• Individual & group accountability
  • Interpersonal & small-group skills
  • Group processing
  • Activities: jigsaw, think pair, 3 step interview, number heads together
dependent variable applying english in real situati ons
DEPENDENT VARIABLEApplying English in Real Situations
  • Attitude: be positive, know your students, understand them
  • Application of English: English is demanded everywhere you go
  • We use English and internet for:
  • Looking for information, doing homework, chatting with friends, sending e-mails, designing projects, playing and amusement
relation independent dependant variables
Relation Independent – Dependant Variables
  • The use of recreational techniques will reduce the attrition on students, and they will be interested in learning; in addition, they can improve learning by increasing their knowledge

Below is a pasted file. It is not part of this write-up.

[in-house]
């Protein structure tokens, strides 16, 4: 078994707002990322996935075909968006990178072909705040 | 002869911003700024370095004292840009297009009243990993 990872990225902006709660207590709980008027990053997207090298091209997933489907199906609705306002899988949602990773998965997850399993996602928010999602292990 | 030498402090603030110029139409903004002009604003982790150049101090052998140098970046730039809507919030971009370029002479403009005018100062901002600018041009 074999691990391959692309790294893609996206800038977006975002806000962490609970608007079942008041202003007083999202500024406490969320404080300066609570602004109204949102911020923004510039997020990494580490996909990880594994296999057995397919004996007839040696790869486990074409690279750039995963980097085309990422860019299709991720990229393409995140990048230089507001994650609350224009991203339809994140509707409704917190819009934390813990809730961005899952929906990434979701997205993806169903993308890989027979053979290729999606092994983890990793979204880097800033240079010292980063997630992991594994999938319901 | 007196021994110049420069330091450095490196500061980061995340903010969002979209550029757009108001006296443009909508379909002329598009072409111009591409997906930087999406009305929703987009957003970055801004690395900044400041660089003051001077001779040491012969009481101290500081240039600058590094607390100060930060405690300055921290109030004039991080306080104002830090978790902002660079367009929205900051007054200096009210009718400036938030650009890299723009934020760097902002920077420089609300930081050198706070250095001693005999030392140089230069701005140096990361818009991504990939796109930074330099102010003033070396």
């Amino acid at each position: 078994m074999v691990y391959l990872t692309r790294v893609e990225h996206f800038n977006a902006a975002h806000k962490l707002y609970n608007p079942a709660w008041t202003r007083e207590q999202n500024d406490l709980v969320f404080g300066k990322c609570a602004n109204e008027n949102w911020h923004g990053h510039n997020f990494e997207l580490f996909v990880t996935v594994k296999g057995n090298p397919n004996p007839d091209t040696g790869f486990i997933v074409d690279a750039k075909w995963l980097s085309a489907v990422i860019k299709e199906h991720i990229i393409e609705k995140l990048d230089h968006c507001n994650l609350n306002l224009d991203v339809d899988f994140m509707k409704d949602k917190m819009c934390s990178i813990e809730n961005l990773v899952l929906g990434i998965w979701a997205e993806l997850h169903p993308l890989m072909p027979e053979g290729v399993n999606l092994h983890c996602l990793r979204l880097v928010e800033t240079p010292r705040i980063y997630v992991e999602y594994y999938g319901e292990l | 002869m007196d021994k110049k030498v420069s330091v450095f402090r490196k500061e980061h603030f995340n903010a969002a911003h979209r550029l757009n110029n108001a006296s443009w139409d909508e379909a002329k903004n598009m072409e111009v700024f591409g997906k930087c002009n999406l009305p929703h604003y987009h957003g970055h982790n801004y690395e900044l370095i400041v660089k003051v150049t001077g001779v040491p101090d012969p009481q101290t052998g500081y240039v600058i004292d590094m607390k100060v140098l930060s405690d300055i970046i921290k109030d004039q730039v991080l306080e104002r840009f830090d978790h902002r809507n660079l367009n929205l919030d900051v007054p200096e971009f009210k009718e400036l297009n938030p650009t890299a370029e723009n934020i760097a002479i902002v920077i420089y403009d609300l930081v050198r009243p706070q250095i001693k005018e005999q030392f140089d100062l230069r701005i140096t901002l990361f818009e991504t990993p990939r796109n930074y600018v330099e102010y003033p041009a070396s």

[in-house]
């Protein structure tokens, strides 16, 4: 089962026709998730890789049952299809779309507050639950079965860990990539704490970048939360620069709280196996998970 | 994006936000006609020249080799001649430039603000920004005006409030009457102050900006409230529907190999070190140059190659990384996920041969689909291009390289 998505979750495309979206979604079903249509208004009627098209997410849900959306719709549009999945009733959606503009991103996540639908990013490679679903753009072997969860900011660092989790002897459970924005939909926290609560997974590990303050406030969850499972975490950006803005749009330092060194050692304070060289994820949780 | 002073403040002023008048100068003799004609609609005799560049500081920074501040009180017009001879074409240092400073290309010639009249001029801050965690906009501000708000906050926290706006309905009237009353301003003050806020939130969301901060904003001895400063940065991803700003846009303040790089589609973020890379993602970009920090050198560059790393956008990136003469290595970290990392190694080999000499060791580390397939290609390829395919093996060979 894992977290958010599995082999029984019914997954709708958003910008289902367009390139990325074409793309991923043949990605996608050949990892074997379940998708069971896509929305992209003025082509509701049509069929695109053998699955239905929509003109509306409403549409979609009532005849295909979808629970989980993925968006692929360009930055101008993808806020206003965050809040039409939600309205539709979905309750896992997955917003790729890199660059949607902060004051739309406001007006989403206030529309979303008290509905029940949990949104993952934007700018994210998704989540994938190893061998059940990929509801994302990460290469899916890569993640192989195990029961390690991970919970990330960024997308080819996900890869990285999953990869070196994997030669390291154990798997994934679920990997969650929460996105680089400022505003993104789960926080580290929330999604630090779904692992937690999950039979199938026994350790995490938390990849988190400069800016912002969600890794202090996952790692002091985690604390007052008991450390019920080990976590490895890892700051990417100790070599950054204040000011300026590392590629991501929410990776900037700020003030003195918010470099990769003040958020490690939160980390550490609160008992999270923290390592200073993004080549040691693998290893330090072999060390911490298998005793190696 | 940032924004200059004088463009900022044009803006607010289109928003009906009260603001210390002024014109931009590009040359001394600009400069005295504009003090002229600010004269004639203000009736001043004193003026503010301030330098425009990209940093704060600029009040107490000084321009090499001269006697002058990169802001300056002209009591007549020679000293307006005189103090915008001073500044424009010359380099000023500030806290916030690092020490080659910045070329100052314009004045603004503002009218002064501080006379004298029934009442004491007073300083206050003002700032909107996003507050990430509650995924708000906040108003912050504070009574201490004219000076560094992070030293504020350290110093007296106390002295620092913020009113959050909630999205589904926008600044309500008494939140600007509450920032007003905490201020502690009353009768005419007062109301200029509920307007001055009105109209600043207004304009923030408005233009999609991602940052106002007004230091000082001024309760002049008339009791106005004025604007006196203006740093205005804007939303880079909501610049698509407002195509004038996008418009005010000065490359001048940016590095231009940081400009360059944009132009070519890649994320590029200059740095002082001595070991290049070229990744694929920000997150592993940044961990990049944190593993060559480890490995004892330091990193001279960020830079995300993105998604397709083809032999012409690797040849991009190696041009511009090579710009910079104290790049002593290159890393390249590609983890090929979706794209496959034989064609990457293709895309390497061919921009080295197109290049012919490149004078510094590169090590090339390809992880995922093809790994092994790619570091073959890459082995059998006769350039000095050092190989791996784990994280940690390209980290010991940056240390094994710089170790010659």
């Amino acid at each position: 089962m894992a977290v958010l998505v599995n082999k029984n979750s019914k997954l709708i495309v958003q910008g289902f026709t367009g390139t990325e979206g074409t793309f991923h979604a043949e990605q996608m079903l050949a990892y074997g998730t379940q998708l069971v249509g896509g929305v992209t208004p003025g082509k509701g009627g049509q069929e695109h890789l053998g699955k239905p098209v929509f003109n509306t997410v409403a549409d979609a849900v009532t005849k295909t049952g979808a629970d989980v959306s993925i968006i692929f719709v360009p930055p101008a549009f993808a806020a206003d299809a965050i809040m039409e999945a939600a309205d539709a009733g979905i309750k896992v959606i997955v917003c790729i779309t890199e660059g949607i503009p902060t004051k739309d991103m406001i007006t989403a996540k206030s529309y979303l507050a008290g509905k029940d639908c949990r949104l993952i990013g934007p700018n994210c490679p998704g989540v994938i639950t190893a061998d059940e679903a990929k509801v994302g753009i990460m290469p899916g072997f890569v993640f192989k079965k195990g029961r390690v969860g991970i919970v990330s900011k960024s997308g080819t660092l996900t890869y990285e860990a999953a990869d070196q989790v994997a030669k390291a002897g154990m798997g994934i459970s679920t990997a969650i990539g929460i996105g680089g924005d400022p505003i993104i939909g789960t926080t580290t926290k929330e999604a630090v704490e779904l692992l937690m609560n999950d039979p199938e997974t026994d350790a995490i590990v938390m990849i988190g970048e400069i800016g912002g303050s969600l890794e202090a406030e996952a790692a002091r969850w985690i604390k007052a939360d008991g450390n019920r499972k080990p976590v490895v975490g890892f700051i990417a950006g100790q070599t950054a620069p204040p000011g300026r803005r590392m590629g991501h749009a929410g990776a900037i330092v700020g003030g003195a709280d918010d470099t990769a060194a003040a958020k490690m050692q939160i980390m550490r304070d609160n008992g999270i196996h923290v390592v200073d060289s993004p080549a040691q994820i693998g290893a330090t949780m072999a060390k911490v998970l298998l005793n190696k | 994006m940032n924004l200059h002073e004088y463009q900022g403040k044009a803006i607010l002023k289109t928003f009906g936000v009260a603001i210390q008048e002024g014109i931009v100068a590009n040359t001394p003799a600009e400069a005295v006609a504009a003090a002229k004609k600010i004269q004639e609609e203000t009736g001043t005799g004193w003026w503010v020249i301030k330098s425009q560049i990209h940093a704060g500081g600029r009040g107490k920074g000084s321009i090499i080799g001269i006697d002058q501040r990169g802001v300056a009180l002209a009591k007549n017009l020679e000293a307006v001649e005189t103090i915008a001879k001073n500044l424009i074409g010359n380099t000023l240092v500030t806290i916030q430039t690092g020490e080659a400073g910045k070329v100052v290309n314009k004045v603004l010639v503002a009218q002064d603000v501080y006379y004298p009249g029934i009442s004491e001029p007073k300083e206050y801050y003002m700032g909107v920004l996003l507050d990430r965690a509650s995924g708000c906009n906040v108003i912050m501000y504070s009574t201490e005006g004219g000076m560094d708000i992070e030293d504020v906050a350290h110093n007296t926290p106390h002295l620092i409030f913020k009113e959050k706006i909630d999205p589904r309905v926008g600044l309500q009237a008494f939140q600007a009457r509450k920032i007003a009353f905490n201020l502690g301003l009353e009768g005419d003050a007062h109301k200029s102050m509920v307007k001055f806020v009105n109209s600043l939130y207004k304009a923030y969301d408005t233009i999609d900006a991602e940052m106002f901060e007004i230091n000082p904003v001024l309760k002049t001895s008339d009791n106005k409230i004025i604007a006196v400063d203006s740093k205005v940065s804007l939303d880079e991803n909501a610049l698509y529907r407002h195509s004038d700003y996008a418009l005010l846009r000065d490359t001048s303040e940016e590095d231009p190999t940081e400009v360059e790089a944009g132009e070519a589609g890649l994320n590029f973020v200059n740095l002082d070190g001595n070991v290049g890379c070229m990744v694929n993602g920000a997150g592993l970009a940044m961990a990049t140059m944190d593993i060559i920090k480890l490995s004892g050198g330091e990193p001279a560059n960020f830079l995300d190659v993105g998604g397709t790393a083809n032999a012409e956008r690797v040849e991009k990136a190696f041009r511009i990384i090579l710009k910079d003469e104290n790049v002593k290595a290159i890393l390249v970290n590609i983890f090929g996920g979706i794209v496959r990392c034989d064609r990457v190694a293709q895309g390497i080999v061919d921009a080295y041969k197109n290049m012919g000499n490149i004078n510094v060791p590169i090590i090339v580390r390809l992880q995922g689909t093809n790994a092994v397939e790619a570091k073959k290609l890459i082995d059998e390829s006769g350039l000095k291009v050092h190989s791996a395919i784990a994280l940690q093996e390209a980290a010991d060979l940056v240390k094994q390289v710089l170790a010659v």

• All the strategies and techniques developed have one great objective that is to determine the level of incidence of using these techniques to reduce the attrition of students and improve their learning
hypotheses system
HYPOTHESES SYSTEM
  • Working Hypothesis

The lack of recreational teaching techniques is affecting the learning-process and causing attrition on students

  • Alternative Hypothesis

The use of recreational teaching techniques wake up students´ interest, reduce attrition and improve their learning process

  • Null Hypothesis

The lack of recreational teaching techniques is not affecting the learning-process and it does not cause attrition on students

chapter iii

METHODOLOGY

Research Type

and Design

Population and Sample

Variables Working Out

Instruments for

Data Collection

Processing Information

CHAPTER III
interpretation of results
INTERPRETATION OF RESULTS

Use of Recreational Techniques in the Learning ProcessStudents’ Survey

interpretation of results1
INTERPRETATION OF RESULTS

Use of Recreational Techniques in the Learning ProcessTeachers’ Survey

chi square calculation
CHI-SQUARE CALCULATION